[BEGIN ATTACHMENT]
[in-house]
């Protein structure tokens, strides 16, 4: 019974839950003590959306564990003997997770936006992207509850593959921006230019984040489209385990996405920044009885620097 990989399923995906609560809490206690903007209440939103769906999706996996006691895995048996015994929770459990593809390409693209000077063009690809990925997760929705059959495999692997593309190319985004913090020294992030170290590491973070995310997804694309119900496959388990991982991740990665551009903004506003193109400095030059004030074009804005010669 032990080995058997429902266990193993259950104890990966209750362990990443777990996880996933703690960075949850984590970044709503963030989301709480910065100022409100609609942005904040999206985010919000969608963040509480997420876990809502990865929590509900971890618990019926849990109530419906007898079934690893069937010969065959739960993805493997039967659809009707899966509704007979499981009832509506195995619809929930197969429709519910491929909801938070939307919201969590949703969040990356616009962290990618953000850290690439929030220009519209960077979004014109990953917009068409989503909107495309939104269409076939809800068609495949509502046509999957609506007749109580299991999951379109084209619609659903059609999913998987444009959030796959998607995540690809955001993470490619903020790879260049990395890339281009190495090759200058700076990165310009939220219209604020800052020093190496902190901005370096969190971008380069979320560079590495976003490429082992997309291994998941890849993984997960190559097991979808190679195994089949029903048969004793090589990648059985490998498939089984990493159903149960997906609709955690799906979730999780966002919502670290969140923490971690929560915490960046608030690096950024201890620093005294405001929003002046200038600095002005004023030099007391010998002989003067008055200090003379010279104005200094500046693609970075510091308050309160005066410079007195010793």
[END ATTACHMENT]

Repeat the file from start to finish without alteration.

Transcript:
[in-house]
């Protein structure tokens, strides 16, 4: 019974839950003590959306564990003997997770936006992207509850593959921006230019984040489209385990996405920044009885620097 990989399923995906609560809490206690903007209440939103769906999706996996006691895995048996015994929770459990593809390409693209000077063009690809990925997760929705059959495999692997593309190319985004913090020294992030170290590491973070995310997804694309119900496959388990991982991740990665551009903004506003193109400095030059004030074009804005010669 032990080995058997429902266990193993259950104890990966209750362990990443777990996880996933703690960075949850984590970044709503963030989301709480910065100022409100609609942005904040999206985010919000969608963040509480997420876990809502990865929590509900971890618990019926849990109530419906007898079934690893069937010969065959739960993805493997039967659809009707899966509704007979499981009832509506195995619809929930197969429709519910491929909801938070939307919201969590949703969040990356616009962290990618953000850290690439929030220009519209960077979004014109990953917009068409989503909107495309939104269409076939809800068609495949509502046509999957609506007749109580299991999951379109084209619609659903059609999913998987444009959030796959998607995540690809955001993470490619903020790879260049990395890339281009190495090759200058700076990165310009939220219209604020800052020093190496902190901005370096969190971008380069979320560079590495976003490429082992997309291994998941890849993984997960190559097991979808190679195994089949029903048969004793090589990648059985490998498939089984990493159903149960997906609709955690799906979730999780966002919502670290969140923490971690929560915490960046608030690096950024201890620093005294405001929003002046200038600095002005004023030099007391010998002989003067008055200090003379010279104005200094500046693609970075510091308050309160005066410079007195010793």